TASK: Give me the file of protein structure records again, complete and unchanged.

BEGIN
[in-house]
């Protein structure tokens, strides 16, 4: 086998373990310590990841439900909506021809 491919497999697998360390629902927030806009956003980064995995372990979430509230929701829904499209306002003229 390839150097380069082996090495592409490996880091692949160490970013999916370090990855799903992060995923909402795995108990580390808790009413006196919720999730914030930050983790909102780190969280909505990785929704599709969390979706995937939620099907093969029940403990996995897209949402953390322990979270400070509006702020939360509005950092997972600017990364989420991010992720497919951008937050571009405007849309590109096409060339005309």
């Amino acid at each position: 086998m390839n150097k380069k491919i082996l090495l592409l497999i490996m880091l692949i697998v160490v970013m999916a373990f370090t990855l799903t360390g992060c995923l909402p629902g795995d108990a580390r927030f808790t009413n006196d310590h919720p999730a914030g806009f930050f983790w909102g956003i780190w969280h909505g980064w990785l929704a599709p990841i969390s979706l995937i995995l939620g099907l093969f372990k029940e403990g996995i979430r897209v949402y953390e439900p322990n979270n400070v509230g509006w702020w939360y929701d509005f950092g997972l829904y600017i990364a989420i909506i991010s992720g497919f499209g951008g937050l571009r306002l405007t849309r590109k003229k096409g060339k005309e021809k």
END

[in-house]
């Protein structure tokens, strides 16, 4: 086998373990310590990841439900909506021809 491919497999697998360390629902927030806009956003980064995995372990979430509230929701829904499209306002003229 390839150097380069082996090495592409490996880091692949160490970013999916370090990855799903992060995923909402795995108990580390808790009413006196919720999730914030930050983790909102780190969280909505990785929704599709969390979706995937939620099907093969029940403990996995897209949402953390322990979270400070509006702020939360509005950092997972600017990364989420991010992720497919951008937050571009405007849309590109096409060339005309």
């Amino acid at each position: 086998m390839n150097k380069k491919i082996l090495l592409l497999i490996m880091l692949i697998v160490v970013m999916a373990f370090t990855l799903t360390g992060c995923l909402p629902g795995d108990a580390r927030f808790t009413n006196d310590h919720p999730a914030g806009f930050f983790w909102g956003i780190w969280h909505g980064w990785l929704a599709p990841i969390s979706l995937i995995l939620g099907l093969f372990k029940e403990g996995i979430r897209v949402y953390e439900p322990n979270n400070v509230g509006w702020w939360y929701d509005f950092g997972l829904y600017i990364a989420i909506i991010s992720g497919f499209g951008g937050l571009r306002l405007t849309r590109k003229k096409g060339k005309e021809k």